Wednesday, September 28, 2011

Trail Etiquette

Last night wasn't what many would consider the ideal conditions for walking on a trail but we did.  It was cold and rainy.  It keeps children and would be abductors at bay.  The weatherman said it was going to be the only sunny day this week and since he blew it 3 days in a row now, I'm pretty sure he just throws a dart at different pictures and whatever it lands on is what he says it will be.  "Snow in September...sounds good to me!"

I digress.

There's this ritual the Mr. and I go through every time we walk.  When we see others passing, my small town Mr. likes to smile and say hello.  I'd love to smile and say hello too but I can tell 80% of people do not want to acknowledge you on the trail, I accept this and move on.  My Mr., longing for a society circa 1950's where everyone still smiled at one another when passing on the street without thinking there was an ulterior motive, takes snubs personally.  He'll wait for them to get out of earshot and then say "is it so hard to say hello to another human being?"  I just smile and keep walking because I know this will continue at least 3-8 more times depending on how many people we pass.  You've got all kinds of people on hilly trails.  High school runners training after school, hardcore runners that don't care its pouring down rain, creepy guys walking by themselves with shifty eyes and you feel the need to note their height, hair color and clothing in case you need to give the description to the cops, couples spending time together like us or couples in the form of 2 women gossiping about this and that.  I leave those in training and hardcore runners alone.  They're there to work and they don't have time in between grunts and gasps for idle chit chat.  Creepy guy does not want to know you noticed him which is exactly why you say hello and if you're feeling particularly ballsy, give them the ol "I'm watching you" finger gestures ala De Niro in Meet the Parents to let them know you've spotted them and can id them if necessary.  Matter of fact, I leave everyone alone.  I don't make eye contact because the Mr is usually ahead of me when we pass others so I don't see them first and I'll only acknowledge if I hear them say hello.  I don't really know why.  I suppose it's because I used to be the Mr. but I know times have changed and people rarely want to say hello unless they're about 40+ or are forced to because you're making uncomfortable eye contact with them.  (Like my honey does)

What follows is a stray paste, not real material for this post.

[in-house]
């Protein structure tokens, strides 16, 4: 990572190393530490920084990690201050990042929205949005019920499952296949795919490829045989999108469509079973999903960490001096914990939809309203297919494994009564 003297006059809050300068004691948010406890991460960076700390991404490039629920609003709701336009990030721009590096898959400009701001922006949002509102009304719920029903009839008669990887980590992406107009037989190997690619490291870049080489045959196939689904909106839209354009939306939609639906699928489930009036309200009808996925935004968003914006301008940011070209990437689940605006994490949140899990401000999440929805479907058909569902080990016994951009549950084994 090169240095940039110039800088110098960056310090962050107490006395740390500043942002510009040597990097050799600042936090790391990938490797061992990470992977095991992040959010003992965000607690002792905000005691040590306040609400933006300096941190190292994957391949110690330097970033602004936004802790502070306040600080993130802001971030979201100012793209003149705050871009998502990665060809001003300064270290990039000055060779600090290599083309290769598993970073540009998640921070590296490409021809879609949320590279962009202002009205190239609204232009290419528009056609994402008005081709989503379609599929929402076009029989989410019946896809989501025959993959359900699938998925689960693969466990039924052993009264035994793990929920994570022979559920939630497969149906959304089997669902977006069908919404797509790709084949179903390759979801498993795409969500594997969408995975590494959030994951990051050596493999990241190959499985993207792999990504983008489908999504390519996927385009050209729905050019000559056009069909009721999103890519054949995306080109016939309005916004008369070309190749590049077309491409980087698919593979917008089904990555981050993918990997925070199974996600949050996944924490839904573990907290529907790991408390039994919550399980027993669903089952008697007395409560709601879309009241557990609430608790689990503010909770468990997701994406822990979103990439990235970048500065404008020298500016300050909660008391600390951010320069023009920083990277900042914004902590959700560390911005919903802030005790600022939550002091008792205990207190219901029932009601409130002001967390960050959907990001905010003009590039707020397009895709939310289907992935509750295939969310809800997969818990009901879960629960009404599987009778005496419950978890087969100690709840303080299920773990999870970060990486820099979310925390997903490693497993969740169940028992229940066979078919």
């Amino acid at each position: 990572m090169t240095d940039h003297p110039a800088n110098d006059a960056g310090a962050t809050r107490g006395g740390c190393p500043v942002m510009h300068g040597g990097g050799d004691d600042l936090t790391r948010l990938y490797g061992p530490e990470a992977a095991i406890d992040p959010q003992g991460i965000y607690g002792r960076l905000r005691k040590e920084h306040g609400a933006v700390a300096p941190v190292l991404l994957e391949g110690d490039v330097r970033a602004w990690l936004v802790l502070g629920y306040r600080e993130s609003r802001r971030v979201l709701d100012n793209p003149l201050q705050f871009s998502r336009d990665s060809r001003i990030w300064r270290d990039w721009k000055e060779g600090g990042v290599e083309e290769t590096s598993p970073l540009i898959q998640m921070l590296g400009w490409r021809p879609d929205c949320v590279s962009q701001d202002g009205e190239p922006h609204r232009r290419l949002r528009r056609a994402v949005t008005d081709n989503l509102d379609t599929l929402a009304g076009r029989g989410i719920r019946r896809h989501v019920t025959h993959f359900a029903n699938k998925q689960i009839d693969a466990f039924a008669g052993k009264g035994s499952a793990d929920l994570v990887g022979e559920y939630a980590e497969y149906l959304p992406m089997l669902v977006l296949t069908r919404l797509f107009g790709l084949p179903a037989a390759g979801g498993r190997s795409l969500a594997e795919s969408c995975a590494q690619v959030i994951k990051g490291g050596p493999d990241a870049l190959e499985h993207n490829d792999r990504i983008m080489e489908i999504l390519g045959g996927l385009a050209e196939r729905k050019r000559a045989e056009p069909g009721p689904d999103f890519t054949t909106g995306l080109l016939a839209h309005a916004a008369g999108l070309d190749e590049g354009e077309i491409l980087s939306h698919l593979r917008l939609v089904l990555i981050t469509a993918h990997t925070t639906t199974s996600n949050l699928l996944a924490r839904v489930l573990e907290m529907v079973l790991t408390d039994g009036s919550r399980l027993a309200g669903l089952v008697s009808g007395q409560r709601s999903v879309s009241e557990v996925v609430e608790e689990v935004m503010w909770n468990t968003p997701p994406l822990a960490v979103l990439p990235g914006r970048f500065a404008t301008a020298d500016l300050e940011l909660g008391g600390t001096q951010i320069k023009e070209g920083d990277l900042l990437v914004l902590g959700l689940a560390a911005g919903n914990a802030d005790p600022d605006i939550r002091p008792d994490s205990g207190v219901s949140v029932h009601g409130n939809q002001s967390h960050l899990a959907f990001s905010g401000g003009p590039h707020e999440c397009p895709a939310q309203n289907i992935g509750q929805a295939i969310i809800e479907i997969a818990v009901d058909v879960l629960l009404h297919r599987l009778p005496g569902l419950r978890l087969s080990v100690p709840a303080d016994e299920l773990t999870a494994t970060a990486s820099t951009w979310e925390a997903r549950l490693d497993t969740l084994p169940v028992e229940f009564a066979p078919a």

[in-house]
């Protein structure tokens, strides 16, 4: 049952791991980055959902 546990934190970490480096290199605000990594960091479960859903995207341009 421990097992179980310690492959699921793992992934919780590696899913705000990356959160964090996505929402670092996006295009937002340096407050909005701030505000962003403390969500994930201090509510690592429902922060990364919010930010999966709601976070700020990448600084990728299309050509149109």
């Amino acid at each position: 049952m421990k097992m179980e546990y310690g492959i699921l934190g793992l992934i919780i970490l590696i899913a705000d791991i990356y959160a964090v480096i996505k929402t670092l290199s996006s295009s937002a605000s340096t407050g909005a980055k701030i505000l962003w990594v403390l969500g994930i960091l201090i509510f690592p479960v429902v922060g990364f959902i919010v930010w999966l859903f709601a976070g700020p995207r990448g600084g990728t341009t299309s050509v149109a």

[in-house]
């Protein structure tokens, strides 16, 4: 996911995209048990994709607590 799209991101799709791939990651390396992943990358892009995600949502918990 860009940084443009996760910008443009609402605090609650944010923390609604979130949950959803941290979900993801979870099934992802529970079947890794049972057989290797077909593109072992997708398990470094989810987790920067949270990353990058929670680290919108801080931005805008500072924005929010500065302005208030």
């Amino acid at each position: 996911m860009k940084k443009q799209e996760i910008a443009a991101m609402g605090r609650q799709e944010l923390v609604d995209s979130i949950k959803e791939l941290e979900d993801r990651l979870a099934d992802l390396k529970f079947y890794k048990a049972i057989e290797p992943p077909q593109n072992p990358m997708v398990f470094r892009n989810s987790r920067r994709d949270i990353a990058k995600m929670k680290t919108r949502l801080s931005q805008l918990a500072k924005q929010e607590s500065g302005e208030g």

I admire it.  I'd love to have a society where we could all look each other in the eye and smile when we pass on the street or a trail.  I don't see that happening.  Who knows, maybe it's just in our neck of the woods.  Hmm, no, I know it isn't because even when we vacation if you smile at someone, you get a look like they're going to call the police, threaten to cut you or they run the opposite way.

Do you smile and say hello to people you pass when you're walking/running/hiking?  What about on the street?


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23 comments:

  1. I think about this all the time. It's a skilled person that can approach another on the trail, size them up in an instant and know if they are the "hi" type or not.

    I usually find that they are cautious just like me, and when I smile, they do too. (Mr. is right...it's not so hard)

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  2. I find about 90% of people on the path by me DO say hi. It's usually the bikers and runners that say hi (I'm a runner), not the walkers (although I do try to say hi to everyone), so maybe they feel like they are bothering YOU. Some will nod, though, but a genuine smile and a hi are never a bad idea.